When you buy a new car, it’s only a matter of time before you start replacing and repairing. The average car has around 30,000 parts. While some wear down quicker than others, every day your car works hard providing you with reliable service. It faces all kinds of weather elements, many different types of driving conditions.
Your car’s brake system contains dozens of those parts. A brake system is designed to transfer force from your foot, through the brake pedal, and ultimately to the wheels, tires, and the road. If every part does its job effectively, you’ll stop without issue. But over time, each of those parts can start to wear and fail. If enough of them have problems without being corrected, that force might not be there for you when you tap down on the brake pedal. If this happens, you need new brakes. Without them, you’re putting you and others around you at risk.
The parts of a brake system
Before we get into the determinants of why you may need new brakes, let’s talk about how the brake system works.
For you, the driver, the braking system begins with the brake pedal. Located inside your vehicle, the more pressure you apply to it, the greater the force within the braking system. Push down hard on the brake pedal and you’ll eventually come to a stop.
As you press down on the pedal, it’s connected to a piston located in the master cylinder. The master cylinder controls wheel movement and hydraulic pressure of the brake fluid. As you push the pedal, pistons move, and valves open up in the master cylinder. Brake fluid passes through a series of tubes and hoses, moving into the brake cylinders.
Depending on your vehicle, you may have either drum brakes, disc brakes, or a combination of both. Drum brakes may be located on the rear wheels. As you apply the brakes, brake fluid moves to the wheel cylinder, pushing the brake shoe into the brake drum, slowing the car down. Disc brakes work when brake fluid moves from the master cylinder, giving force to a caliper which presses against a piston. This piston squeezes two separate brake pads onto a disc rotor located on each wheel. The friction of this action is what slows the vehicle.
Anti-lock brakes provide greater safety. If the anti-lock system detects your wheels locking up, it takes over and rapidly pumps the brakes, giving you more traction against the road.
Each piece of this braking system has dozens of tinier parts, all with the potential to loosen, wear, fall off, or eventually fail. Of course, you might not notice if one bolt or screw is missing. That takes time as more parts continue to wear down. But eventually, your car starts telling you something is wrong, You need new brakes, and if you don’t replace them soon, you will have problems.
How can you tell when you need new brakes?
Because cars are made by humans, we’ve built in a variety of warning signs to alert a driver to potential problems. Rarely will the brake system fail without giving you advanced notice something is wrong.
From the moment you start driving your car, notice the details. How it feels to push down on the brake pedal. The noises your car makes. The way it performs.
Then, when the warning signs occur, you’ll be more aware and notice them as they happen.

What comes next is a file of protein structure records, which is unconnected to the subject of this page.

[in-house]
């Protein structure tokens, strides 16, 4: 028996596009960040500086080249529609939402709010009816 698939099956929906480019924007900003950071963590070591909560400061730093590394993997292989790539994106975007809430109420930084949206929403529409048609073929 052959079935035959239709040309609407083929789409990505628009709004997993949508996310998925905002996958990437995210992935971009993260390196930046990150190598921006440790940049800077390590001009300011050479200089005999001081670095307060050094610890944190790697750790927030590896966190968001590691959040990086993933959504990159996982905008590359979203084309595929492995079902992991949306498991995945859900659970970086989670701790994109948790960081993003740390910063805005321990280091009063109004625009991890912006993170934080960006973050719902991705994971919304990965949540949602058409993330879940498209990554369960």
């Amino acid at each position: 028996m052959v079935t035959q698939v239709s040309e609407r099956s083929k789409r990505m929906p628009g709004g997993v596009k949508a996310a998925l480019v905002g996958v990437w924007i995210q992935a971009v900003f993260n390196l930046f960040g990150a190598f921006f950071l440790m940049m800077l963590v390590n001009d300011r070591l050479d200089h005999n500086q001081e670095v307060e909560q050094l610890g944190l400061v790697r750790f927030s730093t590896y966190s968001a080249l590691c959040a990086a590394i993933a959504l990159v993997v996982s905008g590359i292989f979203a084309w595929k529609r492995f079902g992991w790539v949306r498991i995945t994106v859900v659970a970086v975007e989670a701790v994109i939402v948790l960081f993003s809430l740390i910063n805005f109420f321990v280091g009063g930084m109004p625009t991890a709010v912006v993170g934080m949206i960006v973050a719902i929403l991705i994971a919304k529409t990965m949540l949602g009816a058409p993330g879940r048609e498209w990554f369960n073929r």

If you push down on the brake pedal and you hear a squeaking or squealing noise, you might need new brakes. If you push down on the accelerator and it feels like it’s going all the way to the floor, it’s another sign something is wrong within the braking system.
If you notice a problem once, it’s a sign you should start paying attention. If you hear a squeal, for example, it might be dirt or grime that has settled in on the surface. As you tap the brakes a few times, the sound goes away, and you don’t hear it again.
Your eyes and ears are one of the most critical parts of your vehicle’s systems. They can tell you something is changing, something is wrong. Rather than wait for more damage to occur, that’s when it’s time to bring your car in for a checkup. Replacing small, inexpensive parts is much easier timewise and on your wallet.
How often do you need to replace brakes?
Luckily, your braking system isn’t like gasoline or motor oil. You don’t have to replace parts on a regular basis. In general, car manufacturers suggest brake pads be replaced after about 50,000 miles. Of course, that changes depending on the make and model of your car. It also depends on the way you drive.
Your driving habits – if you’re an aggressive driver, tapping the brake pedal all the time, your brake pads are going to wear out quicker than a more passive driver. Smooth braking is always easier on the braking system than having to stomp on the brakes.
Your location – we live in a state with all kinds of driving conditions. You might sit in rush hour traffic daily. You might perform the stop-and-go dance several hours each day. You might live in the foothills, controlling your speed by tapping on the brake pedal again and again.
Your brake pads – brake pads come in several types, several different materials. They are installed based on your make and model, as well as for the way you drive. Some perform better in an urban setting, while others are made for higher performance. They wear at different rates.
Is a brake service necessary?
Think about all your vehicle goes through each year. Here in Denver, it can operate as temperatures drop below 0 degrees, or climb over 100. Your car provides safety and security as you make your way through city and highway driving. Road conditions change – slush and snow can deposit minerals and grime throughout your braking system.
While you might not need new brakes, it’s still a good idea to let a mechanic inspect your brakes periodically to ensure they are in top shape, working the way they should.